When you look at my profile here, you'll see that I'm not in IT business at all. So, I can't tell you anything about a career booster for sure. But I've been told by other members in the German community that I have a high market value and probably a lot of that comes from the MVP award.

    --
    Frank Kalis
    Microsoft SQL Server MVP
    http://www.insidesql.de
    Heute schon gebloggt?http://www.insidesql.de/blogs
    Ich unterstuetze PASS Deutschland e.V. http://www.sqlpass.de)
  9. skeane New Member

    quote:Originally posted by shahab03

    actually in oracle there is also consistent and when you take a consistent backup oracle goes back to check which image of the record to backup. i am just trying to figure the mechanism of how sql server identifies which records qualify for a consistent backup.
    Oracle and SQL Server handle this differently. I'm a few years weak on Oracle, so it's specifics escape me (something to do with REDO logs and rollback segments or something?). In SQL, a checkpoint will write dirty pages to disk in the data files. Some of those pages will include changes that have been commited, and others changes that have not. All changes (before and after images) are written to the log before the dirty pages are flushed. When a database starts up, whether at system startup or after a restore (unless NORECOVERY is specified), it will undergo a recovery. Recovery will roll forward the changes in the log that have been committed, and roll back the ones that have not. The log provides the redo/undo data to bring the database to a consistent state.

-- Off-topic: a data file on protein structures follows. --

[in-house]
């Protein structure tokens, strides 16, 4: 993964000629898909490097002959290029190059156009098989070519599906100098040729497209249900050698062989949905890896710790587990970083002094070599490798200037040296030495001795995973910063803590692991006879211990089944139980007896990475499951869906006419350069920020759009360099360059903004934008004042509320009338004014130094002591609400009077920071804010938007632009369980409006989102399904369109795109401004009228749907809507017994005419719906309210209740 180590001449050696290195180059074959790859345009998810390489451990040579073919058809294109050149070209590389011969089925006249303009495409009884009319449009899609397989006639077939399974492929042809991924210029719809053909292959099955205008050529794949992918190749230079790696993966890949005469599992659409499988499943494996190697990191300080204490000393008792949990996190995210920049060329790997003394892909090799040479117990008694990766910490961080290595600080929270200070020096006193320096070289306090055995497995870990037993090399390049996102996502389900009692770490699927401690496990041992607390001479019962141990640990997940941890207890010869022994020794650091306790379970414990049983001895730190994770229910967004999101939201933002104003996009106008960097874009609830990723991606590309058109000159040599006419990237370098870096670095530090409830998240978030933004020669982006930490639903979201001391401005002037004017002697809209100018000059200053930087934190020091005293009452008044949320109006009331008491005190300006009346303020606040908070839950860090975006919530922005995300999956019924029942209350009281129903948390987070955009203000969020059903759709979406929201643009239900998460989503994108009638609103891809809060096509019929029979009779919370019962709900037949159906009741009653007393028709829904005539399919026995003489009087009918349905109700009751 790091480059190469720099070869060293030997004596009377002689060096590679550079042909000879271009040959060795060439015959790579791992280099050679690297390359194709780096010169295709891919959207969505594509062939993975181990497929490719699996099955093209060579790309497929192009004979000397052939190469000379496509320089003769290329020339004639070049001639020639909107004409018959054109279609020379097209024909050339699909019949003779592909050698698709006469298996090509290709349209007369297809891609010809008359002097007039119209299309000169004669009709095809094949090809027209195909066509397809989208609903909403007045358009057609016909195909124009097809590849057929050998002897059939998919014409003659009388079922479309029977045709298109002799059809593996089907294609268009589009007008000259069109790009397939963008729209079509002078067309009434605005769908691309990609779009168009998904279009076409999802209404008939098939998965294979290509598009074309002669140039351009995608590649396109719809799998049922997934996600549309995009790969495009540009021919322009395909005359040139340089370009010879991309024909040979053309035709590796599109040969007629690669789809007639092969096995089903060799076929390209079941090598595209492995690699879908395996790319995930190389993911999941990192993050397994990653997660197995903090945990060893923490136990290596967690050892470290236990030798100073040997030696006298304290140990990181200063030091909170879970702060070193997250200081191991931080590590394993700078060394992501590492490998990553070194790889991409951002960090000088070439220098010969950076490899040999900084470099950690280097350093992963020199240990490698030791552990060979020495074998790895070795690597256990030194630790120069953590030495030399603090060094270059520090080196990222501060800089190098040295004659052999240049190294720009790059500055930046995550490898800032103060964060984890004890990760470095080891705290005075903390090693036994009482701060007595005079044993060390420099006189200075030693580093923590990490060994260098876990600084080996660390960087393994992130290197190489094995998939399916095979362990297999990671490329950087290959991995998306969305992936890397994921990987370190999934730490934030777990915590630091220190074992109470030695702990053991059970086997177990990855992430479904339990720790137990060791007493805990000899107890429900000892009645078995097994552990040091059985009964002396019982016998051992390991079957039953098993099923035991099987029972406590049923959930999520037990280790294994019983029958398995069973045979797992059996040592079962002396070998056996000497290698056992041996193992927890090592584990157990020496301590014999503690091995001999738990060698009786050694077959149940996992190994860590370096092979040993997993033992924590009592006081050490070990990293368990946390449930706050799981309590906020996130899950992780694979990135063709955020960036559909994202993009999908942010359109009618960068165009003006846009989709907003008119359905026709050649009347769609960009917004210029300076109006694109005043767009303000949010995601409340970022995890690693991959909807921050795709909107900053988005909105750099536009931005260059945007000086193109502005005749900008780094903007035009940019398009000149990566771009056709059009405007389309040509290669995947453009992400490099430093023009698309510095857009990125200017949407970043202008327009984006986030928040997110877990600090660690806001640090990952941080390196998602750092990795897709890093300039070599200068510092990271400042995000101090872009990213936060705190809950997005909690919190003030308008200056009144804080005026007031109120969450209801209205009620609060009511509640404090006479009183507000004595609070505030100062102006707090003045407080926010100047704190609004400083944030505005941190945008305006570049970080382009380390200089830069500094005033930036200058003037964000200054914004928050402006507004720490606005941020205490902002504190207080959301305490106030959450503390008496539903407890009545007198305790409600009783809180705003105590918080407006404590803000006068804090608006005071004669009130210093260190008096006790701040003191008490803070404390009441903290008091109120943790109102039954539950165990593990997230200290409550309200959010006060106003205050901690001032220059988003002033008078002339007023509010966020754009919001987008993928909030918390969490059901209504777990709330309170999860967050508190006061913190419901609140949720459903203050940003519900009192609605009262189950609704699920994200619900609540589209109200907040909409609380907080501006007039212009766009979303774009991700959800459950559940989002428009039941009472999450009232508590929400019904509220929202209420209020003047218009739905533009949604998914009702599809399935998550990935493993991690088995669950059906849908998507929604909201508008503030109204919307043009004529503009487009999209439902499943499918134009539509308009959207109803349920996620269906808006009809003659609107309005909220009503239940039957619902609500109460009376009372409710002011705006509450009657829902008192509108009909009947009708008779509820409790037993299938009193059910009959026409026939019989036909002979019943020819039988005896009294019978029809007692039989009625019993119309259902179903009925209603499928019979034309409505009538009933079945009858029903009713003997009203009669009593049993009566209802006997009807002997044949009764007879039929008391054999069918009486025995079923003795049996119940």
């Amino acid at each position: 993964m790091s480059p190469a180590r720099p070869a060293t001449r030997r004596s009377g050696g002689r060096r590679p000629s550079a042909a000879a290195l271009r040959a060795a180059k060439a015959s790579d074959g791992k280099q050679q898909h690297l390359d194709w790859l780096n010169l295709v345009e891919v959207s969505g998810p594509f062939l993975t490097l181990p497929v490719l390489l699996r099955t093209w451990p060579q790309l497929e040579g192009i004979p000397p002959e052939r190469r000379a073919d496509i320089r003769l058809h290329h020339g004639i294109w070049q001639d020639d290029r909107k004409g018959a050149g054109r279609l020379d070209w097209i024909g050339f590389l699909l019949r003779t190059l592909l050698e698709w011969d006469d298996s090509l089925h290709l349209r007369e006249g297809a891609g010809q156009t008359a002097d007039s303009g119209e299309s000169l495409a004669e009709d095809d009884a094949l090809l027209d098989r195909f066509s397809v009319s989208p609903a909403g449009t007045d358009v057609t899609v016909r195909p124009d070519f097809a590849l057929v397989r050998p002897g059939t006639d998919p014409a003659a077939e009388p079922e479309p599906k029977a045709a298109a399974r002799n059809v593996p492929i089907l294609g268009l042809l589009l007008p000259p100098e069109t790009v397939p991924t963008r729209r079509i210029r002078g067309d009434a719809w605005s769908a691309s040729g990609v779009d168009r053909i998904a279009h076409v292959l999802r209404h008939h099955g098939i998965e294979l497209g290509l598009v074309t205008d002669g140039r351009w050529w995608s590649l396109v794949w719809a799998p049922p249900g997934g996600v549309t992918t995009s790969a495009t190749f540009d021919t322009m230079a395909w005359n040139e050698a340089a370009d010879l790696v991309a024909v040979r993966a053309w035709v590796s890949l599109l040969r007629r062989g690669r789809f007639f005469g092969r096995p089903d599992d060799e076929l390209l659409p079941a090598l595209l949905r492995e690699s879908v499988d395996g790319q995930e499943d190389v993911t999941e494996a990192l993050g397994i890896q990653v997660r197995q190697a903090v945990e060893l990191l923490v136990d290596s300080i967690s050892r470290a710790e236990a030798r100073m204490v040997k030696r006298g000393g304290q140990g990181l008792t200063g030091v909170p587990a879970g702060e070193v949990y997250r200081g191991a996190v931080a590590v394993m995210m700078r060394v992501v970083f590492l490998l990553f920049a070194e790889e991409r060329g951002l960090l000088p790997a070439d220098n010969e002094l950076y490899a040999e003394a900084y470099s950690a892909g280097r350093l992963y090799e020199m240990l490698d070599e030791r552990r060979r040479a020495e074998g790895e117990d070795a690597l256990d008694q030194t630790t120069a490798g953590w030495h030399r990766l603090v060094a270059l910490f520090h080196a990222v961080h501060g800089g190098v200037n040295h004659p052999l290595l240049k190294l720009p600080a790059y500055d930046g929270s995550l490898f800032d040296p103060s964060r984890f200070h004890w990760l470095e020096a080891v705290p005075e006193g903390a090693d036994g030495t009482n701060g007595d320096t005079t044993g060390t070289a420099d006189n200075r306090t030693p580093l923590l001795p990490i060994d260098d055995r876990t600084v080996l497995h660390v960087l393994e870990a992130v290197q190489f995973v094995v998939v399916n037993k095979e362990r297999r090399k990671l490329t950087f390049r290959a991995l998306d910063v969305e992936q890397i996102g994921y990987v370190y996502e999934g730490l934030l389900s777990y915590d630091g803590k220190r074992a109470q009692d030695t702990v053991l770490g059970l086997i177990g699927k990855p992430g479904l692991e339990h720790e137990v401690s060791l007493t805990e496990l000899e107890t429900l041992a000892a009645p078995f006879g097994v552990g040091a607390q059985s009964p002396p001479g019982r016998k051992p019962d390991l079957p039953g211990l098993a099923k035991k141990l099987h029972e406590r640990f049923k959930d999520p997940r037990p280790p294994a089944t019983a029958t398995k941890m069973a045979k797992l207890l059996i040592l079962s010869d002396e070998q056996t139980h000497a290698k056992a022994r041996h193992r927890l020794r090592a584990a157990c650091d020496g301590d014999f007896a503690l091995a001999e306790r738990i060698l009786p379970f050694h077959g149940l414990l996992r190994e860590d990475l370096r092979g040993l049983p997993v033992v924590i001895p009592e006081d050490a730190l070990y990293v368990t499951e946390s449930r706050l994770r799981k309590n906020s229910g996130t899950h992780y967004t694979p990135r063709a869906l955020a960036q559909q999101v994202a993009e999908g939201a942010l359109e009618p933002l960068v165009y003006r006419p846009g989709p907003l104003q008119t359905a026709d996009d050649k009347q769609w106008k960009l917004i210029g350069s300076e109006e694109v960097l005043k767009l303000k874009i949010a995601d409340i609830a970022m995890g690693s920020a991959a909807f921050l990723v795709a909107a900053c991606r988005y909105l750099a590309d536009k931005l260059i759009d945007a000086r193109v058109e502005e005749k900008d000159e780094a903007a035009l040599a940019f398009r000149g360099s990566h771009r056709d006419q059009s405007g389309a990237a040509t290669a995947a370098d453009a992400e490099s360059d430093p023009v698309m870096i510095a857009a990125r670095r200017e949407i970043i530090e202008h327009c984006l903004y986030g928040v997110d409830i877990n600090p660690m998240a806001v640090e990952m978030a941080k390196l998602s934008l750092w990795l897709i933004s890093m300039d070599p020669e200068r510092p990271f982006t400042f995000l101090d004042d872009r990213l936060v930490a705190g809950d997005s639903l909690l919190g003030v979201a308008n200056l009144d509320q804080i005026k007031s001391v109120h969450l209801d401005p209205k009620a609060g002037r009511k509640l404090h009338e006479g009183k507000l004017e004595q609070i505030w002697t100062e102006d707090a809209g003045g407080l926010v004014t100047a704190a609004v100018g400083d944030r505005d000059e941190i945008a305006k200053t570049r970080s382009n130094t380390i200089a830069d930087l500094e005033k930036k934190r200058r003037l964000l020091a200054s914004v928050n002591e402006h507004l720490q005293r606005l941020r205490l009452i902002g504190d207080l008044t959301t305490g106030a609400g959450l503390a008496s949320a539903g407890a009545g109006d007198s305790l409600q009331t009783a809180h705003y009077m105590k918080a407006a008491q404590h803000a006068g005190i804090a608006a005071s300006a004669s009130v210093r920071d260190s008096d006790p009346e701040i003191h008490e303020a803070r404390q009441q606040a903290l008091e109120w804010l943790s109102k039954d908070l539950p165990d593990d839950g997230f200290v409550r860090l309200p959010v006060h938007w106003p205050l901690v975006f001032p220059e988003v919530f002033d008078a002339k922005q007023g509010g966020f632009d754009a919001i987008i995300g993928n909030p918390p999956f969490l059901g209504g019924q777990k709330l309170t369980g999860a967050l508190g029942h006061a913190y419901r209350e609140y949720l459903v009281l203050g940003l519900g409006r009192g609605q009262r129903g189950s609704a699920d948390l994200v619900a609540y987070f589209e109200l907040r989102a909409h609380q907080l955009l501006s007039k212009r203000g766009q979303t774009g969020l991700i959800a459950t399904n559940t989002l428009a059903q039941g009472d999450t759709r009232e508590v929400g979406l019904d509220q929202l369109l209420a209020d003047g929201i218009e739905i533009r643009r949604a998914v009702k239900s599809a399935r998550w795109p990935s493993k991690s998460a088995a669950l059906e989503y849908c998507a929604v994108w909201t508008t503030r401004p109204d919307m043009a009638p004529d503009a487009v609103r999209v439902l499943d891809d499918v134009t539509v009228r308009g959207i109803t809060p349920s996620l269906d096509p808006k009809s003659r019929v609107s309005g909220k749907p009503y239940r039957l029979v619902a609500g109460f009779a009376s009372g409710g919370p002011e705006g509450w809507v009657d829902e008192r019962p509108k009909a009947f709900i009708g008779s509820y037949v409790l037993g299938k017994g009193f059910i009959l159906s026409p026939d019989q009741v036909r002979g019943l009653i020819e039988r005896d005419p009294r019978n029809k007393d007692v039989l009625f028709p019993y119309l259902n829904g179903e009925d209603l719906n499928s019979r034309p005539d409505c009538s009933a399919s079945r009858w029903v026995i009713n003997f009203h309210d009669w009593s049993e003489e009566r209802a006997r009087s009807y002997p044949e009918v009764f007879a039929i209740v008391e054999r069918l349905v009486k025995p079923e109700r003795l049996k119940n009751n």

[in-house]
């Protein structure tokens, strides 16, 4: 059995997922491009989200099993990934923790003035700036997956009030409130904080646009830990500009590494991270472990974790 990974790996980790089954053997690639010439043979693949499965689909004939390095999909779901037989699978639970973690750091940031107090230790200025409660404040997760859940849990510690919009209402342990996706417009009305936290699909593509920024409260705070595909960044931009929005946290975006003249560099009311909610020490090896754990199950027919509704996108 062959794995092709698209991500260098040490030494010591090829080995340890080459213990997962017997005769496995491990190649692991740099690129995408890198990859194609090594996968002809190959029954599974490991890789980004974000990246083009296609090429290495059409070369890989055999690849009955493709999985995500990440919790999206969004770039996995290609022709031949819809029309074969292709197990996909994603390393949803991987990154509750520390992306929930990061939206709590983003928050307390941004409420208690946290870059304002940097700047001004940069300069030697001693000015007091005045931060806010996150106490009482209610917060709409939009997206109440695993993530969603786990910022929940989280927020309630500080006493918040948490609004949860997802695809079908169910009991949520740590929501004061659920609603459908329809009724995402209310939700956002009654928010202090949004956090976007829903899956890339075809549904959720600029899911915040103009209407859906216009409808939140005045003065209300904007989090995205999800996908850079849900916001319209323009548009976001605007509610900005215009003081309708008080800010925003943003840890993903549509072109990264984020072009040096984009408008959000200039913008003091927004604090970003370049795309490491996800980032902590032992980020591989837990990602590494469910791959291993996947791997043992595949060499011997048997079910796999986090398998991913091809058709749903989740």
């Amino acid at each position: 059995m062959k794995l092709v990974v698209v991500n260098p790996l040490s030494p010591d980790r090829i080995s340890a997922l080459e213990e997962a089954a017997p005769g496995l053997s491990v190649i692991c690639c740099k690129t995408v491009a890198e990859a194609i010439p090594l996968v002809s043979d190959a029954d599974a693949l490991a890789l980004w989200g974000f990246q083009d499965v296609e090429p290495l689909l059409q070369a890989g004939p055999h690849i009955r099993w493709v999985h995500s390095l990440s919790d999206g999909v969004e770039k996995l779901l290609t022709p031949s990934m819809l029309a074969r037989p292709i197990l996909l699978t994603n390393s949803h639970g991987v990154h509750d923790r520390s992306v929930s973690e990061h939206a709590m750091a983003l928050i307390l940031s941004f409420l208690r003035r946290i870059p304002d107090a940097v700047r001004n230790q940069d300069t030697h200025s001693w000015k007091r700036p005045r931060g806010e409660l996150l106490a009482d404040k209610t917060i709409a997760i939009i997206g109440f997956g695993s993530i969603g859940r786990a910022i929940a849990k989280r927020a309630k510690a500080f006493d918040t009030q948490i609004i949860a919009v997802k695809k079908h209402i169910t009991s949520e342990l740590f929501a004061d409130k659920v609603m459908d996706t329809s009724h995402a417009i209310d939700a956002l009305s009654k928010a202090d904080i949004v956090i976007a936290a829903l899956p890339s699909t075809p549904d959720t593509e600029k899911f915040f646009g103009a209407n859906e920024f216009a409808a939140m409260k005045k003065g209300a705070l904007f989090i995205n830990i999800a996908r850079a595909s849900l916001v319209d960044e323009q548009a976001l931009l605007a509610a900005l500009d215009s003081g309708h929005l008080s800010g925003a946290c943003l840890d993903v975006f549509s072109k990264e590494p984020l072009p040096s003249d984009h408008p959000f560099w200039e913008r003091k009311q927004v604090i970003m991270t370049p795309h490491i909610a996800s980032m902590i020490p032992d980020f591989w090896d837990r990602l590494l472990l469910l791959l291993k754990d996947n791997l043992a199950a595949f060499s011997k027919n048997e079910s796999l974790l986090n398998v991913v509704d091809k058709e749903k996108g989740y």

10. shahab03 Member

    by the way are there specific website one needs to be active at become an MVP? how does microsoft recognize someone as MVP?


    quote:Originally posted by FrankKalis


    quote:
    I was wondering how big of a career booster is it for you?
    When you look at my profile here, you'll see that I'm not in IT business at all. So, I can't tell you anything about a career booster for sure. But I've been told by other members in the German community that I have a high market value and probably a lot of that comes from the MVP award.

    --
    Frank Kalis
    Microsoft SQL Server MVP
    http://www.insidesql.de
    Heute schon gebloggt?http://www.insidesql.de/blogs
    Ich unterstuetze PASS Deutschland e.V. http://www.sqlpass.de)
  11. Tahsin New Member

  12. FrankKalis Moderator

    No, there are not specific website one needs to be present on. When MS becomes aware of a person, either by their support personell monitoring the communities or other members referring to a specific individual, it doesn't matter which community that is.

    --
    Frank Kalis
    Microsoft SQL Server MVP
    http://www.insidesql.de
    Heute schon gebloggt?http://www.insidesql.de/blogs
    Ich unterstuetze PASS Deutschland e.V. http://www.sqlpass.de)
  13. Twan New Member

    Hi ya,

    just to be pedantic, but the backup takes the transactions that are complete as at the start of the backup or as at the completion of the backup

    I thought it was as at the start... I thought that the backup agent would mark the current place in the log file and then start to backup the data pages. From then until the end of the backup SQL will not allow the data pages in memory to be written to without first writing them into the backup. Once it has backed up all of the data pages, it backs up the log up until the mark it put in the log when it started, and then it finishes...

    Cheers
    Twan
  14. thomas New Member